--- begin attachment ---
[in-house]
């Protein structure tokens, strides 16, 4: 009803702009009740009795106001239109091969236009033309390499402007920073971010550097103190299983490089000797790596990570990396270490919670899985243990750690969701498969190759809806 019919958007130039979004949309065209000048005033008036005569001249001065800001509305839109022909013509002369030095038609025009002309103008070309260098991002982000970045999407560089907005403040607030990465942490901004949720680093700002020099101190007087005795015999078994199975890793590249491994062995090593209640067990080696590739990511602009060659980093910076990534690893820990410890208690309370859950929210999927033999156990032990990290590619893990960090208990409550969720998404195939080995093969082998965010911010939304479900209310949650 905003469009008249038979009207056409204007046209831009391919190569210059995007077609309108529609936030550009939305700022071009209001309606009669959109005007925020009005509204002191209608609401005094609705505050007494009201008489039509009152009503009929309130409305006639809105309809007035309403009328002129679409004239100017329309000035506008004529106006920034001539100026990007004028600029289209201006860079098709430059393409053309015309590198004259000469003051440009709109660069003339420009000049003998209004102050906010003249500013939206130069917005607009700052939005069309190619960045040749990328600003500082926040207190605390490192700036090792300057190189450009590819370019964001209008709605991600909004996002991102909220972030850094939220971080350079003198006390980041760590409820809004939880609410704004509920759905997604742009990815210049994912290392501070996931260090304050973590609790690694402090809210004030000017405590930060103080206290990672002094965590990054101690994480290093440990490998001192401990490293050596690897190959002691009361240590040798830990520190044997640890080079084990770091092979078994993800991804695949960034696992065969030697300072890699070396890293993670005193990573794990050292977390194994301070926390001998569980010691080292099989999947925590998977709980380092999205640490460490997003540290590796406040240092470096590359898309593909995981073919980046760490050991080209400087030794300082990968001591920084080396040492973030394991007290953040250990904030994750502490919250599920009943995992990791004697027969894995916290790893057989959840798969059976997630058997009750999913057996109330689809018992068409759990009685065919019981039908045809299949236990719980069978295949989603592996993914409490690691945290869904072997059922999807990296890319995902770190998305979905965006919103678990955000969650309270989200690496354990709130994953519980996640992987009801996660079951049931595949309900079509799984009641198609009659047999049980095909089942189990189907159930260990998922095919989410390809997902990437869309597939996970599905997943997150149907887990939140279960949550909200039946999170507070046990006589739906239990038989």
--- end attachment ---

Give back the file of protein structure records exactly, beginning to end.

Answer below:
[in-house]
């Protein structure tokens, strides 16, 4: 009803702009009740009795106001239109091969236009033309390499402007920073971010550097103190299983490089000797790596990570990396270490919670899985243990750690969701498969190759809806 019919958007130039979004949309065209000048005033008036005569001249001065800001509305839109022909013509002369030095038609025009002309103008070309260098991002982000970045999407560089907005403040607030990465942490901004949720680093700002020099101190007087005795015999078994199975890793590249491994062995090593209640067990080696590739990511602009060659980093910076990534690893820990410890208690309370859950929210999927033999156990032990990290590619893990960090208990409550969720998404195939080995093969082998965010911010939304479900209310949650 905003469009008249038979009207056409204007046209831009391919190569210059995007077609309108529609936030550009939305700022071009209001309606009669959109005007925020009005509204002191209608609401005094609705505050007494009201008489039509009152009503009929309130409305006639809105309809007035309403009328002129679409004239100017329309000035506008004529106006920034001539100026990007004028600029289209201006860079098709430059393409053309015309590198004259000469003051440009709109660069003339420009000049003998209004102050906010003249500013939206130069917005607009700052939005069309190619960045040749990328600003500082926040207190605390490192700036090792300057190189450009590819370019964001209008709605991600909004996002991102909220972030850094939220971080350079003198006390980041760590409820809004939880609410704004509920759905997604742009990815210049994912290392501070996931260090304050973590609790690694402090809210004030000017405590930060103080206290990672002094965590990054101690994480290093440990490998001192401990490293050596690897190959002691009361240590040798830990520190044997640890080079084990770091092979078994993800991804695949960034696992065969030697300072890699070396890293993670005193990573794990050292977390194994301070926390001998569980010691080292099989999947925590998977709980380092999205640490460490997003540290590796406040240092470096590359898309593909995981073919980046760490050991080209400087030794300082990968001591920084080396040492973030394991007290953040250990904030994750502490919250599920009943995992990791004697027969894995916290790893057989959840798969059976997630058997009750999913057996109330689809018992068409759990009685065919019981039908045809299949236990719980069978295949989603592996993914409490690691945290869904072997059922999807990296890319995902770190998305979905965006919103678990955000969650309270989200690496354990709130994953519980996640992987009801996660079951049931595949309900079509799984009641198609009659047999049980095909089942189990189907159930260990998922095919989410390809997902990437869309597939996970599905997943997150149907887990939140279960949550909200039946999170507070046990006589739906239990038989």